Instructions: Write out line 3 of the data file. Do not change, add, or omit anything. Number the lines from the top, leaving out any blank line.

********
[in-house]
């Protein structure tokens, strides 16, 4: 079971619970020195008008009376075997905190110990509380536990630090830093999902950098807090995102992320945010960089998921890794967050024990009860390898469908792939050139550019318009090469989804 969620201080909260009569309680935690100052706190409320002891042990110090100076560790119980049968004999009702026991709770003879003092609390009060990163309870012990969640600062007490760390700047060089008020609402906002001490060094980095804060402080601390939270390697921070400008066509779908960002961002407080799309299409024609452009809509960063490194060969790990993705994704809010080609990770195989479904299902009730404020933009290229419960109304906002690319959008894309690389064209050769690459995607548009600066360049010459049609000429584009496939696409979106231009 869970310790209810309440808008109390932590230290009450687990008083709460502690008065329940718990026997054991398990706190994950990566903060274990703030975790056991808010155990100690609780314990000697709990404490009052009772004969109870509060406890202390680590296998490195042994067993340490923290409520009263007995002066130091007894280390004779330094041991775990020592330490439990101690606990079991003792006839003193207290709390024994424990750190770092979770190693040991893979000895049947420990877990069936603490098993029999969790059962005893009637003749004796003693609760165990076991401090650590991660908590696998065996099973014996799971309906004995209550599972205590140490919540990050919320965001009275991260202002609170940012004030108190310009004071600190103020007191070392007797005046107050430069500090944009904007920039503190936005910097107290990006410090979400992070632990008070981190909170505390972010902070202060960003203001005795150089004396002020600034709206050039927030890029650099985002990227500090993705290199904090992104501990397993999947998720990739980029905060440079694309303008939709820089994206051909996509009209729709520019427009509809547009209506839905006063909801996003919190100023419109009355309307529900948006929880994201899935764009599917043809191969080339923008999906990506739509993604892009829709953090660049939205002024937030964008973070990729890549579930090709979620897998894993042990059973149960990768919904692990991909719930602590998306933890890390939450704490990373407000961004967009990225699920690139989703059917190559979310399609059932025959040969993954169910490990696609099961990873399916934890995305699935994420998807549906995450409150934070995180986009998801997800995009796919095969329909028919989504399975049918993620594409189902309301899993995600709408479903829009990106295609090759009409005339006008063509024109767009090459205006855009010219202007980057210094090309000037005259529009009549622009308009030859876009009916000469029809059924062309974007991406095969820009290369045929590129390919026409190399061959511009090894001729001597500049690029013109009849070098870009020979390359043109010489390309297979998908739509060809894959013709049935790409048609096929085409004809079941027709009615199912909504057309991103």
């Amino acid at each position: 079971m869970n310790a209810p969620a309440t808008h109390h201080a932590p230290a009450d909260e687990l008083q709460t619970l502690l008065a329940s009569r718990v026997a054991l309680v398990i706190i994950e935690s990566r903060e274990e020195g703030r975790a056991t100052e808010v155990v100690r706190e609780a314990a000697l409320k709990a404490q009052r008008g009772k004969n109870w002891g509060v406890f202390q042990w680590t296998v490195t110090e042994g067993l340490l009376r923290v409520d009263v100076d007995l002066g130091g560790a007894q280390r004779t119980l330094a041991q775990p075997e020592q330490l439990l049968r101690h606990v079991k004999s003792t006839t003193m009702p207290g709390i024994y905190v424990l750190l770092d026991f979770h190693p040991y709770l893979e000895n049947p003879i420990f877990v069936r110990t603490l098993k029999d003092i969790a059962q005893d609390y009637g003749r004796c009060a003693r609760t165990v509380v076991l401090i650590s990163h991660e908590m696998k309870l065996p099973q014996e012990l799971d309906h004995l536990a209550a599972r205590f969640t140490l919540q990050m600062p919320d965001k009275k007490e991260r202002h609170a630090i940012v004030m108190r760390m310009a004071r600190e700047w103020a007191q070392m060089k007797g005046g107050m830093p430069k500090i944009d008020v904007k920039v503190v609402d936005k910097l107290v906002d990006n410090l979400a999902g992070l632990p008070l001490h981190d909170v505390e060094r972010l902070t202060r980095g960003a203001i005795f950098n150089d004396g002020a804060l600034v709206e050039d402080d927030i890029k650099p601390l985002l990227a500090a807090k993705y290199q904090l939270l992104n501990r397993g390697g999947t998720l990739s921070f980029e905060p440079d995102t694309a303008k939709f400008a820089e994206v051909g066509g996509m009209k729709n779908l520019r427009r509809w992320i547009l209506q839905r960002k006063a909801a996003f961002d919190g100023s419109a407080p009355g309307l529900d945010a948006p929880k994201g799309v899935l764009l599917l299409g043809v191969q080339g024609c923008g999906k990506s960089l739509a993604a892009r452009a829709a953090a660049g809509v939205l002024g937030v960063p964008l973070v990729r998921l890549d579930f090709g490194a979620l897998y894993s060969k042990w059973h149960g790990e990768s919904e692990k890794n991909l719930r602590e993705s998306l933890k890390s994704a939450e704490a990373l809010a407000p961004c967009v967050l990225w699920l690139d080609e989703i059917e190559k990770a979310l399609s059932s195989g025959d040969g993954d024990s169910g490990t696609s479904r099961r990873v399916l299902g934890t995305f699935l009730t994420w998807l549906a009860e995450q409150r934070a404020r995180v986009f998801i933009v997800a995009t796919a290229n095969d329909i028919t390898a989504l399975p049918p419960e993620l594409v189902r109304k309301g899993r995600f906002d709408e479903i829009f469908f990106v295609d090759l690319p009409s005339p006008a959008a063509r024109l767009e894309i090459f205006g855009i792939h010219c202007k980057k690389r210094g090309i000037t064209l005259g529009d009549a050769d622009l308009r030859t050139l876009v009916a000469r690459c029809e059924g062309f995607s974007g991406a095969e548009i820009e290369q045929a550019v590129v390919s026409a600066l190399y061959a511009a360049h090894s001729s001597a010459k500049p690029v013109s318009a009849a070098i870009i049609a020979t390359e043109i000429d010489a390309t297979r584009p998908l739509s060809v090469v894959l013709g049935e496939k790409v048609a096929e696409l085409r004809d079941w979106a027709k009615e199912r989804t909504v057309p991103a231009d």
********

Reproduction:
């Amino acid at each position: 079971m869970n310790a209810p969620a309440t808008h109390h201080a932590p230290a009450d909260e687990l008083q709460t619970l502690l008065a329940s009569r718990v026997a054991l309680v398990i706190i994950e935690s990566r903060e274990e020195g703030r975790a056991t100052e808010v155990v100690r706190e609780a314990a000697l409320k709990a404490q009052r008008g009772k004969n109870w002891g509060v406890f202390q042990w680590t296998v490195t110090e042994g067993l340490l009376r923290v409520d009263v100076d007995l002066g130091g560790a007894q280390r004779t119980l330094a041991q775990p075997e020592q330490l439990l049968r101690h606990v079991k004999s003792t006839t003193m009702p207290g709390i024994y905190v424990l750190l770092d026991f979770h190693p040991y709770l893979e000895n049947p003879i420990f877990v069936r110990t603490l098993k029999d003092i969790a059962q005893d609390y009637g003749r004796c009060a003693r609760t165990v509380v076991l401090i650590s990163h991660e908590m696998k309870l065996p099973q014996e012990l799971d309906h004995l536990a209550a599972r205590f969640t140490l919540q990050m600062p919320d965001k009275k007490e991260r202002h609170a630090i940012v004030m108190r760390m310009a004071r600190e700047w103020a007191q070392m060089k007797g005046g107050m830093p430069k500090i944009d008020v904007k920039v503190v609402d936005k910097l107290v906002d990006n410090l979400a999902g992070l632990p008070l001490h981190d909170v505390e060094r972010l902070t202060r980095g960003a203001i005795f950098n150089d004396g002020a804060l600034v709206e050039d402080d927030i890029k650099p601390l985002l990227a500090a807090k993705y290199q904090l939270l992104n501990r397993g390697g999947t998720l990739s921070f980029e905060p440079d995102t694309a303008k939709f400008a820089e994206v051909g066509g996509m009209k729709n779908l520019r427009r509809w992320i547009l209506q839905r960002k006063a909801a996003f961002d919190g100023s419109a407080p009355g309307l529900d945010a948006p929880k994201g799309v899935l764009l599917l299409g043809v191969q080339g024609c923008g999906k990506s960089l739509a993604a892009r452009a829709a953090a660049g809509v939205l002024g937030v960063p964008l973070v990729r998921l890549d579930f090709g490194a979620l897998y894993s060969k042990w059973h149960g790990e990768s919904e692990k890794n991909l719930r602590e993705s998306l933890k890390s994704a939450e704490a990373l809010a407000p961004c967009v967050l990225w699920l690139d080609e989703i059917e190559k990770a979310l399609s059932s195989g025959d040969g993954d024990s169910g490990t696609s479904r099961r990873v399916l299902g934890t995305f699935l009730t994420w998807l549906a009860e995450q409150r934070a404020r995180v986009f998801i933009v997800a995009t796919a290229n095969d329909i028919t390898a989504l399975p049918p419960e993620l594409v189902r109304k309301g899993r995600f906002d709408e479903i829009f469908f990106v295609d090759l690319p009409s005339p006008a959008a063509r024109l767009e894309i090459f205006g855009i792939h010219c202007k980057k690389r210094g090309i000037t064209l005259g529009d009549a050769d622009l308009r030859t050139l876009v009916a000469r690459c029809e059924g062309f995607s974007g991406a095969e548009i820009e290369q045929a550019v590129v390919s026409a600066l190399y061959a511009a360049h090894s001729s001597a010459k500049p690029v013109s318009a009849a070098i870009i049609a020979t390359e043109i000429d010489a390309t297979r584009p998908l739509s060809v090469v894959l013709g049935e496939k790409v048609a096929e696409l085409r004809d079941w979106a027709k009615e199912r989804t909504v057309p991103a231009d």